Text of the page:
How often have you finished paying and found yourself saying thanks as you make your purchase and walk away?! This is so backward! Why do we thank people for taking our money? It should be the other way around. When someone chooses to give you their hard-earned money in exchange for the product or service you are offering, you need to thank them for choosing you. When the customer (maybe out of habit?) thanks you, we need to say something along the lines of “No, thank you. We sincerely appreciate your business”. We can even take it one step further and say something like “No, thank you. We know you have other options out there and we appreciate you choosing us”.
Try and tell me THAT customer isn’t going to get a warm fuzzy from that interaction and want to come back?!? I’ve used this phrase many times when customers are about to leave my store and it clearly makes an impression that I’m sure makes the customer want to come back.
Now, what about behind the scenes at the corporate head office? How do we instill this customer-driven culture into the people who are not on the front line? Here’s a couple of suggestions:
Have a clear, one-line mission statement that revolves around making the customer come back. For example, at M&M Food Market, our mission statement is:
To create a friendly food shopping experience that makes our customers say, “I’ll be back”.
So simple! Everyone in the organization including the people in the corporate office needs to memorize and be able to recite the mission statement. When I was out in the field working as a field consultant for M&M Food Market, that would often be my first question when arriving at a store. Franchisees and meal advisors always seemed to like the challenge.
So many businesses get it wrong by guessing at what the customer values – or even worse, not thinking about it. Is it convenience? Low price? High-quality products? Highly trained service providers? And how can you find out? Just ask! You can do this verbally in conversation, by running surveys or conducting other market research. And don’t fall into the trap of thinking that everyone is concerned about saving money. We are often hard-wired to think that customers are overly focused on price. I have seen first-hand in my stores and also by talking to people out and about that this is not always the case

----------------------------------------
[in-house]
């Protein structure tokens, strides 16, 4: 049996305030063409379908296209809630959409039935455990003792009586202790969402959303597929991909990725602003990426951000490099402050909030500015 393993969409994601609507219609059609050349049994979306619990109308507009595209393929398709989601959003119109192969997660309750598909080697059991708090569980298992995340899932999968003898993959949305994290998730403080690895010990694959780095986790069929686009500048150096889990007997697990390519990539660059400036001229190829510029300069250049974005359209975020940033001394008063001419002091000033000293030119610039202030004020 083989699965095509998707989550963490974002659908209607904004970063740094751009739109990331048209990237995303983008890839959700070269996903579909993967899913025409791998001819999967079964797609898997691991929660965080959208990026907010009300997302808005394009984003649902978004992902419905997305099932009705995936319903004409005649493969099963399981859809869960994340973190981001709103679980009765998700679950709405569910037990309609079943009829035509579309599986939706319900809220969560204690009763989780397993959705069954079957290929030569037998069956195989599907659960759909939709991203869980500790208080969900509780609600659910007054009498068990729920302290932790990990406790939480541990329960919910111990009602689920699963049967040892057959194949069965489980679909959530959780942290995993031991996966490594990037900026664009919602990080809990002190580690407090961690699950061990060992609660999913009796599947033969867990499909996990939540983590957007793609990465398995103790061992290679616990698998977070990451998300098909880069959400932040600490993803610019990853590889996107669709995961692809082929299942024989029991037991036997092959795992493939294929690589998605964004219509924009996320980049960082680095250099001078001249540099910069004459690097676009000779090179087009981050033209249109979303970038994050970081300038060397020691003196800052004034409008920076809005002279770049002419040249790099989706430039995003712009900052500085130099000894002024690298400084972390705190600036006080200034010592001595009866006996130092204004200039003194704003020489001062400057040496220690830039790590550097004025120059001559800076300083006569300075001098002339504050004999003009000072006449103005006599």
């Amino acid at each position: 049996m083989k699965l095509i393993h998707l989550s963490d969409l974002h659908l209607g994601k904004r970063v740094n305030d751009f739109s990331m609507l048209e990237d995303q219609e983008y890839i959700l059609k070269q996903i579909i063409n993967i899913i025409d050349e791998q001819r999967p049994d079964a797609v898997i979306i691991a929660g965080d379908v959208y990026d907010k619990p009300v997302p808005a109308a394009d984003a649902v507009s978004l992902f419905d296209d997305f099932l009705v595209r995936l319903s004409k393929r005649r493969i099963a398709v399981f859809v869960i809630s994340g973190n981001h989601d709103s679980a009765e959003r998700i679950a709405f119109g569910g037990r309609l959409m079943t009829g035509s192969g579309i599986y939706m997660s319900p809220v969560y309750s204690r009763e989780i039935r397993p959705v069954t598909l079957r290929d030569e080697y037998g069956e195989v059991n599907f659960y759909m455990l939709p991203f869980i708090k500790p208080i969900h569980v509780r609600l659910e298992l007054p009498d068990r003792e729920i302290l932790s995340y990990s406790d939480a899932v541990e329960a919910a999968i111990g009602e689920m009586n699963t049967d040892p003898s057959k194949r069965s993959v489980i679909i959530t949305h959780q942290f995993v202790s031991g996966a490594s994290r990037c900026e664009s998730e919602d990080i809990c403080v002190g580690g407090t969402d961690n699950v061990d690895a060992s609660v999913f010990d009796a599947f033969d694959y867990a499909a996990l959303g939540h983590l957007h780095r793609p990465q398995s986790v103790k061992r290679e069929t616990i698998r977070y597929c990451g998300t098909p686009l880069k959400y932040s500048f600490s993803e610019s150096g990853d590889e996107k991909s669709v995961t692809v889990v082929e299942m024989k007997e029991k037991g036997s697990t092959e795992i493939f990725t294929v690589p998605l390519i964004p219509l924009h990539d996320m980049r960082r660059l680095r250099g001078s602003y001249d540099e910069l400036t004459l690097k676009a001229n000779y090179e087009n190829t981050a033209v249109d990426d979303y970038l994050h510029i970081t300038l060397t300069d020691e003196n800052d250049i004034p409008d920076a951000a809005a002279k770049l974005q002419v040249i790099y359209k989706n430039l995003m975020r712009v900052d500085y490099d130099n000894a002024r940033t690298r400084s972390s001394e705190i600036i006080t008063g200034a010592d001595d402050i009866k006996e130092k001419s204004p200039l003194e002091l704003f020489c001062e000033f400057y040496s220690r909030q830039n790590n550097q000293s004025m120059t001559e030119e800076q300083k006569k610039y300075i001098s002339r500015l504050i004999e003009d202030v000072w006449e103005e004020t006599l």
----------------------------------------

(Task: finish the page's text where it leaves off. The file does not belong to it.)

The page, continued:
I recently had a conversation with the well-established business leader and advisor, Clemens Rettich, and he was telling me about an experience he had in an M&M Food Market. He said he enjoyed picking out a meal so much that he didn’t even look at the price or the final bill and has no idea how much he paid. He told me he valued the convenient, good quality food and the overall experience of picking out what he was in the mood for.
Have you ever been to a café, clothing store, health club, or other places of business where everyone just seemed to love their job? Doing things like creating a team environment through fun, morale-building activities, as well as ensuring all employees are listened to, respected, and treated fairly translates into a better environment for customers and clients.
According to Bob Gappa, in a great place to work, team members are well trained and executing a process that creates a great customer experience. This great environment will create loyal, satisfied, frequent user-promoter guests who will drive your profitability and growth.
The bottom line here is that companies that inspire and instill a customer-driven culture outperform in their financial metrics companies that aren’t customer-centric. Focus everything you can on creating an experience for the guest that answers “How do we, as a brand, enhance what we have discovered the customer values?” Being customer-driven means we make every decision based on the answer to the question “How can we keep creating experiences that enhance what our customers value?”
I was laughing out loud when Bob Gappa was talking about mission statements and said that most airlines’ mission statements seem to be:
“We’re not happy until you’re not happy”.